Thank you.

  4. Michael // Monday, April 27, 2009 11:23:00 AM  

    rising sea levels!!! its global warming!

  5. Evanzo // Tuesday, April 28, 2009 1:48:00 PM  

    Aral Sea almost disappeared from the face of the Earth

  6. Anonymous // Tuesday, April 28, 2009 8:59:00 PM  

    this is one of this worse things i have ever seen, i just don't understand it all but i will research it. GOD HELP US ALL! BARBIE

  7. Pusspuss // Tuesday, April 28, 2009 9:41:00 PM  

    Holy cow, I think that is the worst depletion of any sea I have ever seen. Disturbing to say the least!!

  8. dave // Wednesday, April 29, 2009 1:29:00 AM  

    wow

  9. zsygab // Wednesday, April 29, 2009 6:22:00 AM  

    cool post! very interesting one! thanx, it was a pleasure reading and watching the photos!

  10. Emily W // Thursday, April 30, 2009 1:32:00 PM  

    That's messed up =(

  11. ahhhhhhhh // Thursday, April 30, 2009 4:28:00 PM  

    wtf................

  12. Anonymous // Saturday, May 02, 2009 1:23:00 PM  

    It's a great sadness to see the outcome of a few man's decisions and actions. For a sea to disappear is devastating to witness. Not a natural event.

  13. pplsicd // Saturday, May 02, 2009 3:49:00 PM  

    Obviously, "Global Warming" did raise this 'sea level.' Great pictures. Unfortunate fate for those living there.

  14. Anonymous // Saturday, May 02, 2009 4:25:00 PM  

    There is more water now (May 2009) according to Google Earth

  15. Anonymous // Monday, May 04, 2009 5:54:00 AM  

    Looking on Google website, The final picture looks like it has been altered.

    http://maps.google.co.uk/maps?hl=en&tab=wl

    You have to zoom out quite a bit but you can easily reconize the lake.

  16. Anonymous // Tuesday, May 05, 2009 2:26:00 PM  

    That is quite amazing. but look at it today at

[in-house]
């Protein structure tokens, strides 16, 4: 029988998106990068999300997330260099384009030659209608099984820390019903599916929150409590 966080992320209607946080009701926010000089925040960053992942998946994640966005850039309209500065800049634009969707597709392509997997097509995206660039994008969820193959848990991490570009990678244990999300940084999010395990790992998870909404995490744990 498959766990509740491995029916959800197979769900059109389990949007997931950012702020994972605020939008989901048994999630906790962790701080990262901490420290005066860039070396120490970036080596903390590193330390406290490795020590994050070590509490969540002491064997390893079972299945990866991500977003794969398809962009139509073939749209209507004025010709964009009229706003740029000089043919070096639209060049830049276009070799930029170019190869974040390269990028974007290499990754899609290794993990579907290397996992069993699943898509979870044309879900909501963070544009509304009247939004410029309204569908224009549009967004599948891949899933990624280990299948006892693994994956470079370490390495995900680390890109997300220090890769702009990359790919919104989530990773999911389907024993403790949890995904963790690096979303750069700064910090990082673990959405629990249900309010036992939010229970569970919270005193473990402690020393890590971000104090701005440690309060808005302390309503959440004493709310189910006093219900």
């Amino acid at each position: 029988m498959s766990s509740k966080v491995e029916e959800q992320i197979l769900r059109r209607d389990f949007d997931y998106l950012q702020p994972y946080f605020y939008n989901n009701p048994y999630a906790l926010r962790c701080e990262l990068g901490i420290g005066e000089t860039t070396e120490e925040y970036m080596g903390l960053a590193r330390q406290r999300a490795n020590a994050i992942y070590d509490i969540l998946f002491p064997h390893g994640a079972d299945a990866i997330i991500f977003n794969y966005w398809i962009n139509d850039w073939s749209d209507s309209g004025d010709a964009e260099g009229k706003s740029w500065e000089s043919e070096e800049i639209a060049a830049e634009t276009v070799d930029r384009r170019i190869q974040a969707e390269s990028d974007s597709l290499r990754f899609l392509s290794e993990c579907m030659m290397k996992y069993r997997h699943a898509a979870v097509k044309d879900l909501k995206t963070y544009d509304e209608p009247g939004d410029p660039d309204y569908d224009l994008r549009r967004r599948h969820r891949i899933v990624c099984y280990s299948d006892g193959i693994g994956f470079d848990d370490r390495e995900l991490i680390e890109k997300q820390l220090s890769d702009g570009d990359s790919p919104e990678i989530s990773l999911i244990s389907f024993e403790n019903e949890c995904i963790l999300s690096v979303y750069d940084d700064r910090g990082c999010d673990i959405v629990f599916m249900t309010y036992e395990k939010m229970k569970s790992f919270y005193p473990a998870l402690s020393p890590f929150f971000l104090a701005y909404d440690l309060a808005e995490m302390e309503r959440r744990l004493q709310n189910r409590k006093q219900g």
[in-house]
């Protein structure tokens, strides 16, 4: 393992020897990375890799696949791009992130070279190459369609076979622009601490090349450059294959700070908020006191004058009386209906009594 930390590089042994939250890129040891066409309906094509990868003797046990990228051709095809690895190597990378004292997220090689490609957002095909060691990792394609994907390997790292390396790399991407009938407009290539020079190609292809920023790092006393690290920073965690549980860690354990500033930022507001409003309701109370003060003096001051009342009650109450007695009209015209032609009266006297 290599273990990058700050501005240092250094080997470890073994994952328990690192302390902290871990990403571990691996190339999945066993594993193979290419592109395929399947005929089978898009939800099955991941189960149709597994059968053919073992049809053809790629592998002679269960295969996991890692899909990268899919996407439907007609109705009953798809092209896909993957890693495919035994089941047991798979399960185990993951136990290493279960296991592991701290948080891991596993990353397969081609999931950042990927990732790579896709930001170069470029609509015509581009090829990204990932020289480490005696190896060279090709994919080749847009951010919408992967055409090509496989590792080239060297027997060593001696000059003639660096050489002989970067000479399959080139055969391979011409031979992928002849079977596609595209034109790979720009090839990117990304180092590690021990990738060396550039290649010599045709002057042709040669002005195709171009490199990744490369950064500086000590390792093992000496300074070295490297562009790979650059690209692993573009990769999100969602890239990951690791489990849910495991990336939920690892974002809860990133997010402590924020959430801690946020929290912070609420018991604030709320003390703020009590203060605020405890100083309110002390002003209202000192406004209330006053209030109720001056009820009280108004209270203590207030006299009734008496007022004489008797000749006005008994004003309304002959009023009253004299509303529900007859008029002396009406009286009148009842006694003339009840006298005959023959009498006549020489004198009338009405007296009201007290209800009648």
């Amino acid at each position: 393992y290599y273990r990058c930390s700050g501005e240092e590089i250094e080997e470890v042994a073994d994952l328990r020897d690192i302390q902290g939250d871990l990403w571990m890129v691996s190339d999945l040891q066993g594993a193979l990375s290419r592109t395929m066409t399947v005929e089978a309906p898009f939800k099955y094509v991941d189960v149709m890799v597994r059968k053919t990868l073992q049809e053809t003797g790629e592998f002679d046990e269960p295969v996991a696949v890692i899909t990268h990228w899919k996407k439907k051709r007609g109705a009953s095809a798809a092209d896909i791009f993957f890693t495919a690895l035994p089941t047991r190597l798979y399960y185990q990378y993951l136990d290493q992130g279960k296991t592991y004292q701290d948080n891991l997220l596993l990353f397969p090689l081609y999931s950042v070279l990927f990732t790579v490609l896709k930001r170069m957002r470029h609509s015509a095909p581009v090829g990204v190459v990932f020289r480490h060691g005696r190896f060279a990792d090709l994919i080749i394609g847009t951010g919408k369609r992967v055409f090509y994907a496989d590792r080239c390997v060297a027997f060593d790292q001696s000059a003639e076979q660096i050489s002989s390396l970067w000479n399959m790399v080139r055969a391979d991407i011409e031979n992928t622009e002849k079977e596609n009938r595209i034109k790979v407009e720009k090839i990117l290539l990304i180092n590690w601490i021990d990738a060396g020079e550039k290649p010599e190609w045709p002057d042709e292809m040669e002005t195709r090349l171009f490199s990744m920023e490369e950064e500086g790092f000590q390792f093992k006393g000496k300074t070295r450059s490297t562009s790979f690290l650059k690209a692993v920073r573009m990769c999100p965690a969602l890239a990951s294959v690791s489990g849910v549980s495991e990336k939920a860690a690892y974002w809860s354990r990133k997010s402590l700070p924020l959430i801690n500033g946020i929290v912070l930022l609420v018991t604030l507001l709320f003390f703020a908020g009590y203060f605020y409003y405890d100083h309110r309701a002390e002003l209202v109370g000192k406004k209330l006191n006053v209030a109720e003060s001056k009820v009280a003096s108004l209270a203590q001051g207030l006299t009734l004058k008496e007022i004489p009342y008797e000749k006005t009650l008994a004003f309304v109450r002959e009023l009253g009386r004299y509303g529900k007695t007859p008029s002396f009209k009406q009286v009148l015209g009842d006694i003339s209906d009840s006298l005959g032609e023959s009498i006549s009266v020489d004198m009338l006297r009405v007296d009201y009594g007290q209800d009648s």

http://maps.google.com/maps?f=q&source=s_q&hl=en&geocode=&q=43%C2%B046%2728.87%22N+59%C2%B002%2720.02%22E&sll=32.5,14.2&sspn=0.011202,0.022745&ie=UTF8&ll=43.774874,59.041901&spn=0.019181,0.04549&t=h&z=15&iwloc=A
    google map

    +43° 46' 28.87", +59° 2' 20.02"

    that is quite amazing as well.

  17. raitucarp // Wednesday, May 06, 2009 11:29:00 PM  

    Hmm, but I'm litle confuse about that

  18. Davelkie // Friday, May 08, 2009 12:43:00 AM  

    National Geographic ran an article in the late1980's on the Aral sea and at that stage the Soviets had agreed to divert so many cubic miles of water every year into the sea to sustain it. What ever happened to that proposal. Thanks for a great article!

  19. Anonymous // Sunday, May 10, 2009 10:34:00 PM  

    Poor Fish. V.v

  20. Anonymous // Monday, June 01, 2009 10:06:00 AM  

    Are the Russians interested in getting the sea restored? Why or why not? How long would it take to restore the sea?

  21. Anonymous // Monday, July 27, 2009 11:39:00 AM  

    It is not russian, it is uzbekian now. Different country, you know. How long? Must be never.

  22. Adam // Tuesday, July 28, 2009 8:34:00 PM  

    With the dissolution of the Soviet Union, it was no longer Russia's problem. The Aral Sea straddles the border of Kazakhstan and Uzbekistan.